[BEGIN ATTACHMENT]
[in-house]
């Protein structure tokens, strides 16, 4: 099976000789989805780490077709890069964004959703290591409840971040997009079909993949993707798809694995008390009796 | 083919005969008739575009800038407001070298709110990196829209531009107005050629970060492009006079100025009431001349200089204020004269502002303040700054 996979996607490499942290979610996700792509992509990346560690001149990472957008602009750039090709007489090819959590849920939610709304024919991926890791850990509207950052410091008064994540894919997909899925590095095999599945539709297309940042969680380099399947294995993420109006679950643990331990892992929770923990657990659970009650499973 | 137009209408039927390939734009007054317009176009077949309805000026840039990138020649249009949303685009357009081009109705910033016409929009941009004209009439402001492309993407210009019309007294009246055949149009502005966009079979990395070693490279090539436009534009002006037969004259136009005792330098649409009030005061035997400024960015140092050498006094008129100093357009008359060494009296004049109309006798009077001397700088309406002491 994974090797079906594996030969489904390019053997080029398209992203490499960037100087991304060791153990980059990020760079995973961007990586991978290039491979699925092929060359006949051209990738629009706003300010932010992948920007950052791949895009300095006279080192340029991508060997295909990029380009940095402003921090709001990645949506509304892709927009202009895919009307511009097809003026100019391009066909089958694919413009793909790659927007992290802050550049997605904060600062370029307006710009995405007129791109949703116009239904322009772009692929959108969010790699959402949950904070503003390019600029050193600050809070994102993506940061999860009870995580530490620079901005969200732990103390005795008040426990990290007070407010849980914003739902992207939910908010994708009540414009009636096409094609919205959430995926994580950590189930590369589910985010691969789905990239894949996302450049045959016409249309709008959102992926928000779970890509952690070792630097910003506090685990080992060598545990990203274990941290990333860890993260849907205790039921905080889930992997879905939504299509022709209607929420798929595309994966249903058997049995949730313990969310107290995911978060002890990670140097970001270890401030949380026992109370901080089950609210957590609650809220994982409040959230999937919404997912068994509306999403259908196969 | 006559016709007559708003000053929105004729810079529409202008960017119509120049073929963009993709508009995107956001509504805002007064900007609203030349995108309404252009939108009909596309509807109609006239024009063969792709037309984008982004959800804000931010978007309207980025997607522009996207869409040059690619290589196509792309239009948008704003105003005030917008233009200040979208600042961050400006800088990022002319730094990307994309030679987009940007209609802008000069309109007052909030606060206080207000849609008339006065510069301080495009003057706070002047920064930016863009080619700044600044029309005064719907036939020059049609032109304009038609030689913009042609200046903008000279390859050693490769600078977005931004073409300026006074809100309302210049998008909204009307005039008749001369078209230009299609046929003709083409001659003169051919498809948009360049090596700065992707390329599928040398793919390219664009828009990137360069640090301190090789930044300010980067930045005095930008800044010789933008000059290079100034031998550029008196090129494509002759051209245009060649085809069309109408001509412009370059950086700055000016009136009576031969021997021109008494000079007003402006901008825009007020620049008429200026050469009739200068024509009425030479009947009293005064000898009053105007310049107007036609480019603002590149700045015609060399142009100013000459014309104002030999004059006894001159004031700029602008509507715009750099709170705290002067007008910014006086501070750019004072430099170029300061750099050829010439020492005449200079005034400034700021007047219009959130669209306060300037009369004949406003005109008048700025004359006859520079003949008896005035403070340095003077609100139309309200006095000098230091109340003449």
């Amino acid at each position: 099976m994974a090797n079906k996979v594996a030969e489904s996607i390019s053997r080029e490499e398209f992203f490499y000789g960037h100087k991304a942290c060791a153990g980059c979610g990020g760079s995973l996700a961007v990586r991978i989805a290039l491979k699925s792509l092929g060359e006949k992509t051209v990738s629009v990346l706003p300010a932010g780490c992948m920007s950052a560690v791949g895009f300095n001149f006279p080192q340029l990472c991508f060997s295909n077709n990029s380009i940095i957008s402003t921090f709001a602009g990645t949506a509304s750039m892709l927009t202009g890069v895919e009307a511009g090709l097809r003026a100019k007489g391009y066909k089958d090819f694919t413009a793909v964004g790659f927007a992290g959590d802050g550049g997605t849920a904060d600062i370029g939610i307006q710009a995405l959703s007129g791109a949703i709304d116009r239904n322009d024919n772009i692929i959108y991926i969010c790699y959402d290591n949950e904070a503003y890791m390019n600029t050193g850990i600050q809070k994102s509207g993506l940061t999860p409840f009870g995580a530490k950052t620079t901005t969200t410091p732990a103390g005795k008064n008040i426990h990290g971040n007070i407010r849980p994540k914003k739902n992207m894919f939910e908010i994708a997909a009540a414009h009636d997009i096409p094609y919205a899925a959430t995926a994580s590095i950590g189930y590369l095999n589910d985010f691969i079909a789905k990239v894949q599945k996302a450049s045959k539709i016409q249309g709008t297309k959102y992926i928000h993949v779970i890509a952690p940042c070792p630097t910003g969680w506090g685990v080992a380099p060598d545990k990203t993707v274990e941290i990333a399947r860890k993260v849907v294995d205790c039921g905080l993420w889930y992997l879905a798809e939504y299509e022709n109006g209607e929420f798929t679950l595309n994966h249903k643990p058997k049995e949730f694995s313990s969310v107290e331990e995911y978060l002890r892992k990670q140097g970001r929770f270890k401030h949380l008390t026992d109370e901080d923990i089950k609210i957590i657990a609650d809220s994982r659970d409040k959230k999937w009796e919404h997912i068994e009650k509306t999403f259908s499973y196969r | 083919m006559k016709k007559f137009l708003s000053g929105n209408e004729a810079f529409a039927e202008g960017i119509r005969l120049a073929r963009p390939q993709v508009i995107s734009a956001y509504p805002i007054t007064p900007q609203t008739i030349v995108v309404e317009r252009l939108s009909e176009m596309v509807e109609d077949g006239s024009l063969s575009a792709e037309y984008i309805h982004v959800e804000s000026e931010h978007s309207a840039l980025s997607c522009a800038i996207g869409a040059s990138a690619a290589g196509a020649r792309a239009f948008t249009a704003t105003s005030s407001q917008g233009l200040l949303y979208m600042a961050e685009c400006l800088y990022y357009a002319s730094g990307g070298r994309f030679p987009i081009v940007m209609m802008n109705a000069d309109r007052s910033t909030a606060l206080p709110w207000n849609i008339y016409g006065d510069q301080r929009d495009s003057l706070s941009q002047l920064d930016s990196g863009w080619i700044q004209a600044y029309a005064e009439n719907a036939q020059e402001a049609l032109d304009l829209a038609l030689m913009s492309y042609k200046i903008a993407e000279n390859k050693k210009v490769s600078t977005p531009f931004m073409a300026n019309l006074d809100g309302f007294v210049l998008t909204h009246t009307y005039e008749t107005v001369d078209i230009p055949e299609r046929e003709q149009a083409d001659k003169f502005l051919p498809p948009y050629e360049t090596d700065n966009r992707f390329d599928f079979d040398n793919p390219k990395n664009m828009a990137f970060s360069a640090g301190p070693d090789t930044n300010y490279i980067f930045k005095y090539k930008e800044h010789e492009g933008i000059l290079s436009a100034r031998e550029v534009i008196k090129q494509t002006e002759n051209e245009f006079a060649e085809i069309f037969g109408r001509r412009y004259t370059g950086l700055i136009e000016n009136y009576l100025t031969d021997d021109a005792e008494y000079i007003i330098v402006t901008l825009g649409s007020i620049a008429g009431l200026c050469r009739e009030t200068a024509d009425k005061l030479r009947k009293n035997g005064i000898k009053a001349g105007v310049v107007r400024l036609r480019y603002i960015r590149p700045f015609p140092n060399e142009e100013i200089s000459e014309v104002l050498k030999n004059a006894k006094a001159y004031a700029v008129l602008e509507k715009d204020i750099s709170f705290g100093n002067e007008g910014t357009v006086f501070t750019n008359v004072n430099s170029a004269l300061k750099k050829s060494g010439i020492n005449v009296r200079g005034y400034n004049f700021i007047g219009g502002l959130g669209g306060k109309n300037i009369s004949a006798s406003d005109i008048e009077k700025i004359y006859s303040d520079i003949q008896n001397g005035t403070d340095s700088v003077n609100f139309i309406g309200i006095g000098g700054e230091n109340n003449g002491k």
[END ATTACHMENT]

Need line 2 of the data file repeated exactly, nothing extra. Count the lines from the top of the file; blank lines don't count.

């Protein structure tokens, strides 16, 4: 099976000789989805780490077709890069964004959703290591409840971040997009079909993949993707798809694995008390009796 | 083919005969008739575009800038407001070298709110990196829209531009107005050629970060492009006079100025009431001349200089204020004269502002303040700054 996979996607490499942290979610996700792509992509990346560690001149990472957008602009750039090709007489090819959590849920939610709304024919991926890791850990509207950052410091008064994540894919997909899925590095095999599945539709297309940042969680380099399947294995993420109006679950643990331990892992929770923990657990659970009650499973 | 137009209408039927390939734009007054317009176009077949309805000026840039990138020649249009949303685009357009081009109705910033016409929009941009004209009439402001492309993407210009019309007294009246055949149009502005966009079979990395070693490279090539436009534009002006037969004259136009005792330098649409009030005061035997400024960015140092050498006094008129100093357009008359060494009296004049109309006798009077001397700088309406002491 994974090797079906594996030969489904390019053997080029398209992203490499960037100087991304060791153990980059990020760079995973961007990586991978290039491979699925092929060359006949051209990738629009706003300010932010992948920007950052791949895009300095006279080192340029991508060997295909990029380009940095402003921090709001990645949506509304892709927009202009895919009307511009097809003026100019391009066909089958694919413009793909790659927007992290802050550049997605904060600062370029307006710009995405007129791109949703116009239904322009772009692929959108969010790699959402949950904070503003390019600029050193600050809070994102993506940061999860009870995580530490620079901005969200732990103390005795008040426990990290007070407010849980914003739902992207939910908010994708009540414009009636096409094609919205959430995926994580950590189930590369589910985010691969789905990239894949996302450049045959016409249309709008959102992926928000779970890509952690070792630097910003506090685990080992060598545990990203274990941290990333860890993260849907205790039921905080889930992997879905939504299509022709209607929420798929595309994966249903058997049995949730313990969310107290995911978060002890990670140097970001270890401030949380026992109370901080089950609210957590609650809220994982409040959230999937919404997912068994509306999403259908196969 | 006559016709007559708003000053929105004729810079529409202008960017119509120049073929963009993709508009995107956001509504805002007064900007609203030349995108309404252009939108009909596309509807109609006239024009063969792709037309984008982004959800804000931010978007309207980025997607522009996207869409040059690619290589196509792309239009948008704003105003005030917008233009200040979208600042961050400006800088990022002319730094990307994309030679987009940007209609802008000069309109007052909030606060206080207000849609008339006065510069301080495009003057706070002047920064930016863009080619700044600044029309005064719907036939020059049609032109304009038609030689913009042609200046903008000279390859050693490769600078977005931004073409300026006074809100309302210049998008909204009307005039008749001369078209230009299609046929003709083409001659003169051919498809948009360049090596700065992707390329599928040398793919390219664009828009990137360069640090301190090789930044300010980067930045005095930008800044010789933008000059290079100034031998550029008196090129494509002759051209245009060649085809069309109408001509412009370059950086700055000016009136009576031969021997021109008494000079007003402006901008825009007020620049008429200026050469009739200068024509009425030479009947009293005064000898009053105007310049107007036609480019603002590149700045015609060399142009100013000459014309104002030999004059006894001159004031700029602008509507715009750099709170705290002067007008910014006086501070750019004072430099170029300061750099050829010439020492005449200079005034400034700021007047219009959130669209306060300037009369004949406003005109008048700025004359006859520079003949008896005035403070340095003077609100139309309200006095000098230091109340003449």